History of St. Paul Street

DYK that St. Paul Street is a part of the Iroquois Trail that has been here for 10,000 years? 

Today is National Indigenous Day and this year we would like to take the chance to educate about a major part of Downtown St. Catharines history. 

Indigenous communities may have been attracted to this area due to the presence of deer and moose, abundant fruits and nuts, and plentiful fishing resources. These communities in St. Catharines developed an elaborate trail system along waterways linking Lake Ontario and Lake Erie, the Niagara River, and extending further into the Great Lakes region known as the “Iroquois Trail”. St. Paul Street was a part of this intricate Indigenous network of heavily travelled paths.

This route stands as one of the longest continuously inhabited sites in North America. Communities have thrived for thousands of years thanks to the waters of Twelve Mile Creek. 

The Downtown streets we see today were shaped by the intersecting trails. These trails, originally created through forests and open spaces, eventually evolved into the first streets in the area. This historical influence is apparent in the unique layout of our present-day street system. For example, the curve of St. Paul Street reflects the layout of the Iroquois Trail, which followed the natural terrain rather than the standard north-south grid common in many other Ontario towns at that time.

St. Paul Street was referred to as Queenston Street until 1862. The original name prior to that change remains unknown at present.

The colonizers in the area initially established a storehouse as a hub for supplies and trade, located approximately where the Burgoyne Bridge stands today. This was followed by the introduction of mills, then a church, a tavern, a school, and later on, shops and stores. By the early 1800s, the intersection of Ontario and St. Paul Streets, overlooking the creek, had evolved into a bustling centre for activity, trade, and commerce in St. Catharines. The creek played a pivotal role in transforming the location into a prominent industrial hub. It was not only valuable for its waterpower but also for its accessibility for transportation.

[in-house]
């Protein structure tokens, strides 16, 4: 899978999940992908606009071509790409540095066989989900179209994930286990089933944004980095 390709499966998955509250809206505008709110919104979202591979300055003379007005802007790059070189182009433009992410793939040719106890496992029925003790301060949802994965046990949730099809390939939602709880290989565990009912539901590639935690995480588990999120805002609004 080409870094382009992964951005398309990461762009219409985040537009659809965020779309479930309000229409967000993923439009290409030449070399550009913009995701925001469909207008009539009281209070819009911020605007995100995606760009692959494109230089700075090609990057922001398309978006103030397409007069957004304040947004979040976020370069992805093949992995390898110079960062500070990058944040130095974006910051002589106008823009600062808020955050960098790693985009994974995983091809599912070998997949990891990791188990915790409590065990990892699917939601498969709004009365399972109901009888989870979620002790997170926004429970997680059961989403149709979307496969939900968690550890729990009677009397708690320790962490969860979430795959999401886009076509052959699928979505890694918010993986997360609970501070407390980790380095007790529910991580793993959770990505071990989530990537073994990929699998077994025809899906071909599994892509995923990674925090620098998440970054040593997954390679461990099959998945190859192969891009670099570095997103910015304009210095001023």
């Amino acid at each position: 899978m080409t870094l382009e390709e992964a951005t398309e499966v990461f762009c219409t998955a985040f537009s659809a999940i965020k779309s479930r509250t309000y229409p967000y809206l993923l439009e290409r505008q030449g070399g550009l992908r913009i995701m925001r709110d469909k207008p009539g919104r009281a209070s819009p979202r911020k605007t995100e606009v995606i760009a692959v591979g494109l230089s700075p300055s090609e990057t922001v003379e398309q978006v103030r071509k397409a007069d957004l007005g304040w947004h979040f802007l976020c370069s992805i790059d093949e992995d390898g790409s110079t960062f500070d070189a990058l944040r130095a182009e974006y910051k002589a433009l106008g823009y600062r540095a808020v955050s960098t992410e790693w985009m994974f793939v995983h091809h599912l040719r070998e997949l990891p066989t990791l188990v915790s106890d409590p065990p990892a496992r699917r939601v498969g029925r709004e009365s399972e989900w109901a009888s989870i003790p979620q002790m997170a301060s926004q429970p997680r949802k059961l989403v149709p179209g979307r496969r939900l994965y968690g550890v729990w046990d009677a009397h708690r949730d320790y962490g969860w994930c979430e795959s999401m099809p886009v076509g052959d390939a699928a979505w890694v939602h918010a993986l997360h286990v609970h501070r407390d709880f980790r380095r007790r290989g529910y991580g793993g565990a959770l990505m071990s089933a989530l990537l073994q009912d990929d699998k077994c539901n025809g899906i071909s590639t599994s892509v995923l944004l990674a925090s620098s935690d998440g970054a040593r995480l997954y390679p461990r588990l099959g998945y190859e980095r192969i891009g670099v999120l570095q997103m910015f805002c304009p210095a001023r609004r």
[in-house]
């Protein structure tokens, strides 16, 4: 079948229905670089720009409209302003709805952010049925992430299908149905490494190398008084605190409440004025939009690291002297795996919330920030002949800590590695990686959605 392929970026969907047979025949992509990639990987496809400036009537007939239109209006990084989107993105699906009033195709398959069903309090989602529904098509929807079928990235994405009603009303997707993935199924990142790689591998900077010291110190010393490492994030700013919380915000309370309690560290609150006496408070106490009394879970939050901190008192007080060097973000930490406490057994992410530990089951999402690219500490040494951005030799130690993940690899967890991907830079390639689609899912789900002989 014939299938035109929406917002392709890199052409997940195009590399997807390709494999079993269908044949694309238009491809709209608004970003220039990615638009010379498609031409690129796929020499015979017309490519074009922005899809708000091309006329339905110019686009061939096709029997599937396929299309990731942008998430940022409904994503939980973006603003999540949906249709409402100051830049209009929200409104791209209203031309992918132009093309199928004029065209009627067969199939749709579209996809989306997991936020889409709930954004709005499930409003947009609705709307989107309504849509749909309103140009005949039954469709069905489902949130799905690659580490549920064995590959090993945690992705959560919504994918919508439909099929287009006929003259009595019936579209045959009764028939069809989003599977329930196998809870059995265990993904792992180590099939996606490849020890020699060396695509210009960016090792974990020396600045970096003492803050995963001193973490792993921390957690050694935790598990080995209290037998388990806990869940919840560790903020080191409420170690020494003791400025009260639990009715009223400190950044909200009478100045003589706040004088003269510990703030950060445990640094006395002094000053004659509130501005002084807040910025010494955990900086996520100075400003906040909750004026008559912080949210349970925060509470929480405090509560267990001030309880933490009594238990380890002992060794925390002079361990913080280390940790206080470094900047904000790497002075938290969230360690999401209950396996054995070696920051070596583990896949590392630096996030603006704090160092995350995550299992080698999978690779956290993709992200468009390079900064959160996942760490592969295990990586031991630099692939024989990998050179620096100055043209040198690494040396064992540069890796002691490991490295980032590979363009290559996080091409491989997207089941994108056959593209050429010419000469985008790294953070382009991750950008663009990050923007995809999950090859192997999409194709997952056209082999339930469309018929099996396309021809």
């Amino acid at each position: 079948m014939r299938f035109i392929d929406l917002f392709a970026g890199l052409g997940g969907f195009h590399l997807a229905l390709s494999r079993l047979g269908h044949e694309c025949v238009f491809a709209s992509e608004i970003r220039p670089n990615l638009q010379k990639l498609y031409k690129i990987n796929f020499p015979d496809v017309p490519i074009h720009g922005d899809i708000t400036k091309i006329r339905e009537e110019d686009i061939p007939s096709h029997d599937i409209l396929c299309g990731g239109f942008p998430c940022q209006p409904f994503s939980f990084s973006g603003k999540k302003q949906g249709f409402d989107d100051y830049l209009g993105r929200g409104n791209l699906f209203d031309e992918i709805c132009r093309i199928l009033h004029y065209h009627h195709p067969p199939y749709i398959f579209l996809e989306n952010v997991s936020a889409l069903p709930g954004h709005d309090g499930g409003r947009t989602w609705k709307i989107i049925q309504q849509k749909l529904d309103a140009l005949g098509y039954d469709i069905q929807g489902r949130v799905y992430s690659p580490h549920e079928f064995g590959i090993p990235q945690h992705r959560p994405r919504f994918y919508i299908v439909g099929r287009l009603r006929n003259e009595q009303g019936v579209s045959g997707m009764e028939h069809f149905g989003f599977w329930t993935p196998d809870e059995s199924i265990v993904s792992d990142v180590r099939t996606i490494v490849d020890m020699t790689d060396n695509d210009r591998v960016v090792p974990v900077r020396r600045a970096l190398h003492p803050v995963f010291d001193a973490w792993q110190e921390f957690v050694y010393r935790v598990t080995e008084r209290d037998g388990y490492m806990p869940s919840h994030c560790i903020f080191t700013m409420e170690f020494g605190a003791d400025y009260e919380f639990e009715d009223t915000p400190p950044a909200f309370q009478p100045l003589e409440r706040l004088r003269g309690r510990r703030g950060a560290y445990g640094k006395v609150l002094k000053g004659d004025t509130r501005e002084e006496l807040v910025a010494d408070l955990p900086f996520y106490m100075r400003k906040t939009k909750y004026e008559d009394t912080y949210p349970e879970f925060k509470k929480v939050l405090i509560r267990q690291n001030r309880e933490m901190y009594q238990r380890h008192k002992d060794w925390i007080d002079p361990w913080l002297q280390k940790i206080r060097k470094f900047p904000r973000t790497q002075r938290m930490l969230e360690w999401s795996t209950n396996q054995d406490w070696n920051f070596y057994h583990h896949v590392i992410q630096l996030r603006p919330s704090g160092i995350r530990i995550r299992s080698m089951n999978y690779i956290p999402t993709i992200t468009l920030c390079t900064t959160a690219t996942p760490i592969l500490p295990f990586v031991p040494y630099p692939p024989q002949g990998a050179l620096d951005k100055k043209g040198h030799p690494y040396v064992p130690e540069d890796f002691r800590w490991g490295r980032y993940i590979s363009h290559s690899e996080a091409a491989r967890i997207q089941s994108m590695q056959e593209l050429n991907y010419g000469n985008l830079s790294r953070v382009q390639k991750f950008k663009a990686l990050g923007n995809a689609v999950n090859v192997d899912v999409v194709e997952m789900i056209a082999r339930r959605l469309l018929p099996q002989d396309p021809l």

Even Laura Secord used this significant trail. Following the trail, she traced Queenston Street to St. Paul Street. She crossed the Twelve Mile Creek, and proceeded south along the western bank of the Twelve on another well-known Indigenous path.

Currently, the SCDA offers guided walks and tours down this historic path.

The City of St. Catharines has thrived for many years thanks to the ingenuity of the Indigenous people & Twelve Mile Creek. 

Check out the photos below to see a highlighted Iroquois Trail and St. Paul Street in 1953.